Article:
Plaintiff raises several arguments in support of his motion for reconsideration. He asserts counsel's failure to file an appropriate motion is attributable to excusable neglect based on counsel's “unforeseen personal problems” concerning a disciplinary investigation into counsel's conduct in the instant litigation. Doc. 196, at 3-4. Plaintiff also contends that this court erred in ruling on the first motion for leave when that motion had been amended and in relying upon the dismissal of the first motion when dismissing the ostensibly-amended motion at issue here. He further argues that the attempts to amend the complaint did not add new theories or demonstrate an intent to create a moving target to avoid dismissal, and that the interests of justice favor allowing the claims to proceed.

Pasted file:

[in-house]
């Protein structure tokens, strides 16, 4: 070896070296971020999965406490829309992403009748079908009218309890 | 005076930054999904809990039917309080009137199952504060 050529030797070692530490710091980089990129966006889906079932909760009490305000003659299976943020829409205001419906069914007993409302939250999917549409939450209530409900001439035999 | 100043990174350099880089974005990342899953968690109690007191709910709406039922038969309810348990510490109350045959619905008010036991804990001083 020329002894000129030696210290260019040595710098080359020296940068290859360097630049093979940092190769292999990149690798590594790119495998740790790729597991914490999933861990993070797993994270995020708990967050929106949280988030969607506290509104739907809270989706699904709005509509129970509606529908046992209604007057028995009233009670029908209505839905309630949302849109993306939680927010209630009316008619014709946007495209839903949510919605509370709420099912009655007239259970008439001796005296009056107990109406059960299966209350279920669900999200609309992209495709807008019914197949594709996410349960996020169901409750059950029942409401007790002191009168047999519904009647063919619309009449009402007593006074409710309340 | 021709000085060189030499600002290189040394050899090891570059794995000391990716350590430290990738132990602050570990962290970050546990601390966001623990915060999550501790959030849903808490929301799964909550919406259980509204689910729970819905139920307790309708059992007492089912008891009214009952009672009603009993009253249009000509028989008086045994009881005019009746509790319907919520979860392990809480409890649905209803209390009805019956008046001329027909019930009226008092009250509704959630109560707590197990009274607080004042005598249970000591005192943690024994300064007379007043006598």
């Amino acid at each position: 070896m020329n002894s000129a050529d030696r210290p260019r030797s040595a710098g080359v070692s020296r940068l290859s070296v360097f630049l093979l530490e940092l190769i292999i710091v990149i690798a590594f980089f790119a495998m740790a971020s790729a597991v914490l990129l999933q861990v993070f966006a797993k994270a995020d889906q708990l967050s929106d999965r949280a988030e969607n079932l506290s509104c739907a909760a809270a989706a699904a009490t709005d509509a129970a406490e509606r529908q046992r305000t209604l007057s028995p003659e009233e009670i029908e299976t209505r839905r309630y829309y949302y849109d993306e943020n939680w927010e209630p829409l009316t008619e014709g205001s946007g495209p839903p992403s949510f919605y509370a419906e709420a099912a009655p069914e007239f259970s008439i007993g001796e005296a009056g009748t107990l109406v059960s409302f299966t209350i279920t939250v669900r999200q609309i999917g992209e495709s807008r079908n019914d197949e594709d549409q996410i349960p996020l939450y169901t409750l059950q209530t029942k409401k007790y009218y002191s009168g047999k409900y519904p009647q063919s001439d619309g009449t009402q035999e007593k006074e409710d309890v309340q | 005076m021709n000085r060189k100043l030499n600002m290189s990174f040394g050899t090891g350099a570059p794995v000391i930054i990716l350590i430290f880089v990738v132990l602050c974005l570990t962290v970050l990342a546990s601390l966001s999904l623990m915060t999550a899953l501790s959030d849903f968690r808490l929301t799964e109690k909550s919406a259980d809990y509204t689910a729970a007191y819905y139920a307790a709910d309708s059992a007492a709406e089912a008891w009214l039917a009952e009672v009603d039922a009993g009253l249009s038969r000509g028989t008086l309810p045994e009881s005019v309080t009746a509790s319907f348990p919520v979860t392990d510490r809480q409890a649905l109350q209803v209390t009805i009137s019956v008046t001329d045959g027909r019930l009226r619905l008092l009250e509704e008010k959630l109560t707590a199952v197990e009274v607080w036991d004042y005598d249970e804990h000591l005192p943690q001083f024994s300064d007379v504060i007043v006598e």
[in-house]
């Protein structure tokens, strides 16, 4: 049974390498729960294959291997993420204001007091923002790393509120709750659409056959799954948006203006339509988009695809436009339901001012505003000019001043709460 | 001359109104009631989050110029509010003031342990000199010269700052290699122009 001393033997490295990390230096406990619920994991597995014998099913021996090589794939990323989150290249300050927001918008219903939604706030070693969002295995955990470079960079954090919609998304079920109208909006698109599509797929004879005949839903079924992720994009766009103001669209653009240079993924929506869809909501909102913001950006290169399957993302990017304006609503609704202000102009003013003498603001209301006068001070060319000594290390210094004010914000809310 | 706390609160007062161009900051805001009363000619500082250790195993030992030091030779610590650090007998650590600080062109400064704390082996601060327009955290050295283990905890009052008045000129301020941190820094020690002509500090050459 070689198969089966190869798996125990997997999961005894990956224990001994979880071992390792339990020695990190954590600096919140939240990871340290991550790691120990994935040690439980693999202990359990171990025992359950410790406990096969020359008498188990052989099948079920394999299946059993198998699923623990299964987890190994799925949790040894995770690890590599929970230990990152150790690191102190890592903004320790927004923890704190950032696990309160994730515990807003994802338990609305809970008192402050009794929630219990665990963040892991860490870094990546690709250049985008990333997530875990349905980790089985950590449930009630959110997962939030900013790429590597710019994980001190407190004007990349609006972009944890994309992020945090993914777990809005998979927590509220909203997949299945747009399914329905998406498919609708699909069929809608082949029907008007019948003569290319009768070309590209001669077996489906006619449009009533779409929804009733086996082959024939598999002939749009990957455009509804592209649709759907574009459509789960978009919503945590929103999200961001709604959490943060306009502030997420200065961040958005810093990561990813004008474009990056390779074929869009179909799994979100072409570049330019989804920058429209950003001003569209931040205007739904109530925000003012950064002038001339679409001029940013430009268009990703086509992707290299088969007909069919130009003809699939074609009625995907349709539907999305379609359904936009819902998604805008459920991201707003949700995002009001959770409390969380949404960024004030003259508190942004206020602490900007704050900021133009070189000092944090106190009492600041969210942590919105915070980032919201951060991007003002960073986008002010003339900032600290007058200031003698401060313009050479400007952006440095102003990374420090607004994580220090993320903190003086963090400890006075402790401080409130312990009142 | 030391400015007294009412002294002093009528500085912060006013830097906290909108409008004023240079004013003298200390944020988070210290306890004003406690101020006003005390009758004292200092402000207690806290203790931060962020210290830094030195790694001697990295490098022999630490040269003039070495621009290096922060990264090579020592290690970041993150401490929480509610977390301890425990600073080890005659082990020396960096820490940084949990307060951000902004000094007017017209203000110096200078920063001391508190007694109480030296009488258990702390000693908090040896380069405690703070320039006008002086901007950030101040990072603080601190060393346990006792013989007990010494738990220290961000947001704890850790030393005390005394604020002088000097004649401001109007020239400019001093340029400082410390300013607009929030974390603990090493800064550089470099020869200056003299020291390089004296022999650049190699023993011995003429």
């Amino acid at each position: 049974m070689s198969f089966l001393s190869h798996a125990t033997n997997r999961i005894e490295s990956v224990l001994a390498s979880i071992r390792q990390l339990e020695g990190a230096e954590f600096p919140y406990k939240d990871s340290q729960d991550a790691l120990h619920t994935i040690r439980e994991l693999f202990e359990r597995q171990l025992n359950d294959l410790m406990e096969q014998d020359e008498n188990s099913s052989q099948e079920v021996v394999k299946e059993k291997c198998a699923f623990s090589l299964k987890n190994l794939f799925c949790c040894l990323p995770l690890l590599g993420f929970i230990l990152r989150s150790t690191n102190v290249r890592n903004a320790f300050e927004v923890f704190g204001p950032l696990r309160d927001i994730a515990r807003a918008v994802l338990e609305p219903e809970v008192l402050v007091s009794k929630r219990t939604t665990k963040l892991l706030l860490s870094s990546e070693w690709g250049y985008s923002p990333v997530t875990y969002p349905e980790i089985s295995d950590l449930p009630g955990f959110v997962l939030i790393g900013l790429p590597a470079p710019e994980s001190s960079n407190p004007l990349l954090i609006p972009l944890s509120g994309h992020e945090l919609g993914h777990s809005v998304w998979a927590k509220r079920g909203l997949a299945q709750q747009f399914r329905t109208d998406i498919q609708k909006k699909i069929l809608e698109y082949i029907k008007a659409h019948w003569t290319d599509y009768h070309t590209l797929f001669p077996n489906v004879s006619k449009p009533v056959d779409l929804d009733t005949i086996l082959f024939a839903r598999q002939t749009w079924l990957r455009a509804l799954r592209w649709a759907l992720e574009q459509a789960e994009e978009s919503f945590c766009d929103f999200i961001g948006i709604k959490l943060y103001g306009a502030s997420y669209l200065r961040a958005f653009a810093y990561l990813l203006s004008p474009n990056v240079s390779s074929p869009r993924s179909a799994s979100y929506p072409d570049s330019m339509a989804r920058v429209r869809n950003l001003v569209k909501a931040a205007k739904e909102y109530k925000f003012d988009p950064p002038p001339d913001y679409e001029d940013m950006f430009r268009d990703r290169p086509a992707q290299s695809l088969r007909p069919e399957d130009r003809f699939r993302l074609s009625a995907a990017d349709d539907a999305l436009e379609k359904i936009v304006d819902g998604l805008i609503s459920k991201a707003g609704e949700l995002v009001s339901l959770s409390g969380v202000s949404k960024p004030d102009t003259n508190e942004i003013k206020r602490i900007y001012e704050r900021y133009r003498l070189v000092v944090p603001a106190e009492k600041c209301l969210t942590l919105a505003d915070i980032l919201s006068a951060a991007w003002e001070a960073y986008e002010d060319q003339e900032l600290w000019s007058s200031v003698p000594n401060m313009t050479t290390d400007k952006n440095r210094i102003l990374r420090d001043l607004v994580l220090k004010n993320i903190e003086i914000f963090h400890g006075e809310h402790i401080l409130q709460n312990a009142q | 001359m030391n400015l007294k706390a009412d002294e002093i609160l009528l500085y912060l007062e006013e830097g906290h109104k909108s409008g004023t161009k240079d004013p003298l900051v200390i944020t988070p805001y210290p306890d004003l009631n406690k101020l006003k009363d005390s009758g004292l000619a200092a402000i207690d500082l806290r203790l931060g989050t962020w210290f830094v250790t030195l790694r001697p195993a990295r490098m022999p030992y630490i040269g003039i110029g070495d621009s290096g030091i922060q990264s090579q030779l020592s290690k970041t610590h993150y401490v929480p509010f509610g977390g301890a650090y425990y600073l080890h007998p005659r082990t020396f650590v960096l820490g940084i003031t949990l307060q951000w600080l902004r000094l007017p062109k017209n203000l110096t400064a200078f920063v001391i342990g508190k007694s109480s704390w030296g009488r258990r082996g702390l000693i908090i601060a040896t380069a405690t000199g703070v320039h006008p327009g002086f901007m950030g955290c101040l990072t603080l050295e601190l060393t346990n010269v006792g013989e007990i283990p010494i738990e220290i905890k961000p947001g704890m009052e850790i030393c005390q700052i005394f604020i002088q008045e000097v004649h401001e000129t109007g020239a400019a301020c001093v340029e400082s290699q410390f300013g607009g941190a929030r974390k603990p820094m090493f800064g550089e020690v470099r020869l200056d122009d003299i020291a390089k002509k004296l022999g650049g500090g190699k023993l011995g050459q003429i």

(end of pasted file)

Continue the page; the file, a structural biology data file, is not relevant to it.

These arguments, however, are unavailing. First, counsel's engagement with other matters does not rise to the level of excusable neglect. Cf. McLaughlin v. City of LaGrange, 662 F.2d 1385, 1387 (11th Cir. 1981). Second, Plaintiff's characterization that the second motion for leave to file an amended complaint (Doc. 172) “amended” Plaintiffs' first motion (Doc. 149) is not accurate. Although it is true that the second motion is titled “Plaintiff's Amended Motion for Leave to File Second Amended Complaint, ” the pleading, as corroborated by the docket entry, is really a “Second Motion to Amend/Correct the Amended Complaint.” Because the substance of the motion addresses amending Plaintiffs' complaint, not Plaintiffs' prior motion, and the first motion was never withdrawn, this court determined that the two motions were really two distinct attempts to amend Plaintiffs' amended complaint[2] and proceeded accordingly - working on a first-in, first-out basis. The court therefore finds that resolving each motion and noting the resolution of the first when dismissing the second was not in error. Moreover, this court identified untimeliness as an independent reason to deny Plaintiffs' second motion, Doc. 188, at 4 - a rationale that Plaintiff does not appear to dispute. Finally, Plaintiff's remaining arguments essentially revisit issues previously considered and dismissed by this court when the original motion was briefed and ruled upon and, consequently, need not be addressed further. See Van Skiver, 952 F.2d at 1243. A hearing on this motion is unnecessary. Although no Defendant responded (which constitutes consent to grant the motion, D.N.M. LR-Civ. 7.1(b)), there is no legal basis for granting this motion.